The battle for the glass continues… Twitter divorces LinkedIn :-(

This week brought a parting of ways between Twitter & LinkedIn just three years after their relationship started, and as discussed on AllthingsD on Friday (Twitter Cuts Off LinkedIn — Who’s Next?) this is probably just the beginning of a clamp down by Twitter around who/how people access their social network. With increasing pressure to monetize their customer base, I totally understand their need to gain greater control over the user experience in order to give them a direct channel for ad sales. It is however a bit disingeniuous pretending that its a selfless gesture in order to ensure the “Twitter experience is straightforward and easy to understand“, but I guess that’s just marketing spiel.

What’s a bit more disconcerting about this move, all though again not hugely surprising, is essentially the battle of the social networks that is undoubtedly going to follow. It’s been increasingly obvious that we are moving towards a set of “social network silos” when what we really need is “social network interoperability”. In fact, I would argue that the social network is separate, in many scenarios, from the application that is writing to, reading from, and deriving insights from these networks.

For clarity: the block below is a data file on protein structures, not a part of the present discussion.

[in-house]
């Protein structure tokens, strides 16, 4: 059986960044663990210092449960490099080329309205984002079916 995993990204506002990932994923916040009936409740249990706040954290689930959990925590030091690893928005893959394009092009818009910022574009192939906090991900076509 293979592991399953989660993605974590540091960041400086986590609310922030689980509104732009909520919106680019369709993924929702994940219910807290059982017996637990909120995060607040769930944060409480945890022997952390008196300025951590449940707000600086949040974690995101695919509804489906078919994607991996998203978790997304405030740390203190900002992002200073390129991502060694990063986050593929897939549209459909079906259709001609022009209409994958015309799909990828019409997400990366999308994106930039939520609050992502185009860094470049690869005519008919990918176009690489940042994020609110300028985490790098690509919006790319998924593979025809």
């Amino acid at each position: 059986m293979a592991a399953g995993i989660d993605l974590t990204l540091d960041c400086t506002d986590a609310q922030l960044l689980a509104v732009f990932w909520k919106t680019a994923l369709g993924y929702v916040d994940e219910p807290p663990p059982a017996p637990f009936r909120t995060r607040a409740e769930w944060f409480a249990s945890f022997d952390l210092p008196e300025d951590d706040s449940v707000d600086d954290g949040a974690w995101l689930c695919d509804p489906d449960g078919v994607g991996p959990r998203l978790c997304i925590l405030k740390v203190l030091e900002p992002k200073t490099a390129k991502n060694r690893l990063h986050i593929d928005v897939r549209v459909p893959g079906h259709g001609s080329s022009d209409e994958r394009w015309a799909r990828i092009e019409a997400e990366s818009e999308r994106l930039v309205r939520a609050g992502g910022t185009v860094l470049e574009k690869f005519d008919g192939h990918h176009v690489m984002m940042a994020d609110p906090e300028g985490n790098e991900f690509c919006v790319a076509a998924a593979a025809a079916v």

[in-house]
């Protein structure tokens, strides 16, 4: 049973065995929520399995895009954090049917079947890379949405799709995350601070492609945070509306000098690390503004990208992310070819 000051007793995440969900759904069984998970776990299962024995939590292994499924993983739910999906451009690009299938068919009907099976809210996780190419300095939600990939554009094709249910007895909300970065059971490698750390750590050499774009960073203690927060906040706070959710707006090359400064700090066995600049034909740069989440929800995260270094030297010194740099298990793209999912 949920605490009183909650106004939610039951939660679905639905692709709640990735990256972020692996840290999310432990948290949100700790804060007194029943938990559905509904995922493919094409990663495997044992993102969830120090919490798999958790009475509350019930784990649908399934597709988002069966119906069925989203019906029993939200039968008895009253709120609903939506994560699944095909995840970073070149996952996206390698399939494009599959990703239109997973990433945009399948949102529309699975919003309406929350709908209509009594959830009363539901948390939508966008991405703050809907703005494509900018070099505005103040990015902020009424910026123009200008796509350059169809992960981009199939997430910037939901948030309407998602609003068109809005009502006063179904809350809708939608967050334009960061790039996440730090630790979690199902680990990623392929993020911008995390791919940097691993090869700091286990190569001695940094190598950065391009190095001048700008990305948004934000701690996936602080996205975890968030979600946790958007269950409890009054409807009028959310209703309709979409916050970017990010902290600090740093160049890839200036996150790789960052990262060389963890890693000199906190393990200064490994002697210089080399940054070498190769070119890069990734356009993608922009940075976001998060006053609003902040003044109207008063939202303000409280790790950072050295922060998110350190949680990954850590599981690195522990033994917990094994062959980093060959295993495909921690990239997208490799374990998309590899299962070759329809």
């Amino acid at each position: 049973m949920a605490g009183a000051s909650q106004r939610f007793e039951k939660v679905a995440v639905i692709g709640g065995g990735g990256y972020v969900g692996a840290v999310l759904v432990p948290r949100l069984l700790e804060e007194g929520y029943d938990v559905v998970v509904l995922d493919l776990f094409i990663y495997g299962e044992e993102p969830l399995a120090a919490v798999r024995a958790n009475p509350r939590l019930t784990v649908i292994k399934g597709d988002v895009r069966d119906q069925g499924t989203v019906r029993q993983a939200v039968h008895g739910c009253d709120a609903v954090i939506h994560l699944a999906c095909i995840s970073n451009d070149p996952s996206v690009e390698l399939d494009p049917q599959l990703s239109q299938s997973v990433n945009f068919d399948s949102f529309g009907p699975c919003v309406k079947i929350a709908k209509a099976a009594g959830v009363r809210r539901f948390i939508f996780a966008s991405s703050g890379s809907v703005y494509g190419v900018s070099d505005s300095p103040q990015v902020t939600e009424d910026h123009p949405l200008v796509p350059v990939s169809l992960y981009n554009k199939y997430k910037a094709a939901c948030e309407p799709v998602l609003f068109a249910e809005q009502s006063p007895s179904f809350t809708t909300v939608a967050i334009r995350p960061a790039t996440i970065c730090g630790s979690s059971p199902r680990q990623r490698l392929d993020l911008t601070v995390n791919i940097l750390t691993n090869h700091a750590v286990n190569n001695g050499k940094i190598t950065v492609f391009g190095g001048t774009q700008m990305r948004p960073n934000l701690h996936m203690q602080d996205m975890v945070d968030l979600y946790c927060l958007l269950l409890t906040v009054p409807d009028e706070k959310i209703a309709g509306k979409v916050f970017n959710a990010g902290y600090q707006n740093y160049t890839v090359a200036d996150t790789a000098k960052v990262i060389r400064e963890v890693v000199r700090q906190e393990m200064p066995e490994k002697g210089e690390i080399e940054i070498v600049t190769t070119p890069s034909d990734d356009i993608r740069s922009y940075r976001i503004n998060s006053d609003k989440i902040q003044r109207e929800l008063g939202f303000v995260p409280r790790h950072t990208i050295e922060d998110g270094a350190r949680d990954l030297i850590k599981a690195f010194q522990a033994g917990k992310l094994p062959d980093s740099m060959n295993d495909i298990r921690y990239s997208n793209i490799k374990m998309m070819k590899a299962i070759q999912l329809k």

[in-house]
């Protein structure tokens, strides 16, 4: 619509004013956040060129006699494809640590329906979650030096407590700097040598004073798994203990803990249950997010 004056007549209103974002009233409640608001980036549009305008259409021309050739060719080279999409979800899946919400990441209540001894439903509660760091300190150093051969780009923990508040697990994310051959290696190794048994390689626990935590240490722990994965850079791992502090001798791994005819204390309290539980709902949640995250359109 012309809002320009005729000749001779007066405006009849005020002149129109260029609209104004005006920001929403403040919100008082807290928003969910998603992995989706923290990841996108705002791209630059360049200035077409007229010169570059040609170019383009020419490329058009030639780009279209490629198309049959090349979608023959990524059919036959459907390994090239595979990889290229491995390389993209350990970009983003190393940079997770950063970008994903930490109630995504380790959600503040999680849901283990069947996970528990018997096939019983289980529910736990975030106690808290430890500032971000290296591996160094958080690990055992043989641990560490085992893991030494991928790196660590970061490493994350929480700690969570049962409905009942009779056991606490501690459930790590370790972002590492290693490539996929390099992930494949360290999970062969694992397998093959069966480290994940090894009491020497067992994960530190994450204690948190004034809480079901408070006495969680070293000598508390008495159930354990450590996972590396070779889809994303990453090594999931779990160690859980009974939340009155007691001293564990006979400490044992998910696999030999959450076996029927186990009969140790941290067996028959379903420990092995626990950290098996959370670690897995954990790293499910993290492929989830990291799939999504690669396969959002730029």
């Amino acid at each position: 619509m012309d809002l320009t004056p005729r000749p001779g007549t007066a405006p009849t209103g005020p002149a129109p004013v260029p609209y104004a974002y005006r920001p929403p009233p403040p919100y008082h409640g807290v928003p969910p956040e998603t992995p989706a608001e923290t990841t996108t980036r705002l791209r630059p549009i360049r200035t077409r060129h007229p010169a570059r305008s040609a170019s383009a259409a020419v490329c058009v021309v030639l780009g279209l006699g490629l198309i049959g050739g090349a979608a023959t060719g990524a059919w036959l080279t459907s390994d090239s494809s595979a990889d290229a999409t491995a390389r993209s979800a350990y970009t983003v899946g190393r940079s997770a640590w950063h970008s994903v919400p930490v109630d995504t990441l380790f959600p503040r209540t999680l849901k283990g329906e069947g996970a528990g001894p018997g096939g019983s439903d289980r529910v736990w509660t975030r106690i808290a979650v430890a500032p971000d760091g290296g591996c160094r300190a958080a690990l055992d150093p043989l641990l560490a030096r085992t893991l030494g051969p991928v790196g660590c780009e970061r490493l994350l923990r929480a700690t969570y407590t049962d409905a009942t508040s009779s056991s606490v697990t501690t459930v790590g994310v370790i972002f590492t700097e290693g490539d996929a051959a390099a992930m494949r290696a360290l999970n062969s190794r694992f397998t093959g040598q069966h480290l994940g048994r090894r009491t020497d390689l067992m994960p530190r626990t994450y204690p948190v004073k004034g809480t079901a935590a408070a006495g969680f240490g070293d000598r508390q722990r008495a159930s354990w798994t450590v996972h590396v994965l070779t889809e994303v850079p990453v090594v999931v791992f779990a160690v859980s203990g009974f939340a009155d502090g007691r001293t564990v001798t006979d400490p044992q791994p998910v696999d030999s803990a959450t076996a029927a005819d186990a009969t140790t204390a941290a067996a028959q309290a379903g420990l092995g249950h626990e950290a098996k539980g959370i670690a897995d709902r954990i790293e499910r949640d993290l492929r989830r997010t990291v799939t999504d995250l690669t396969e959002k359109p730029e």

As someone who frequently uses non-Twitter applications for writing to the Twitter stream (Hootsuite, Bufferapp, Twylah, …) this isn’t going to impact me in any meaningful way and in theory could be great for these other clients (as long as Twitter doesn’t kill their access also). Most these clients provide a nice simple interface within which you can post to all the various networks in parallel. This does of course create duplication across all the networks, but what can you do. If they won’t interoperate then what’s a gal to do :-)

And to end on a couple of questions, and my pet topic… standardization.

  • What makes these social networks think they can control people in the first place?
  • Why should I have to choose which social network I interact with?
  • When will these networks realize that they can’t create a business model that conflicts with the user engagement model?
  • What role will standardization play in solving this network silo issue?

On the standardization point, at the end of last year the w3c organized a Social Business Jam which brought together 1000+ interested parties alongside social web leaders such as Sir Tim Berners-Lee, Doc Searles, Paige Finkelman, Steve Ressler, Dion Hinchcliffe, Don Thibeau, and Evan Prodromou. The question of social integration was a recurring theme throughout the event, and the full report can be read on the w3 website here.

So who knows where interoperability is going in the short term, but without someone taking the proverbial bull by the horns, I suspect that we will see a fragmented and hamstrung social web with the only loosers being Innovation and the Consumer.

 

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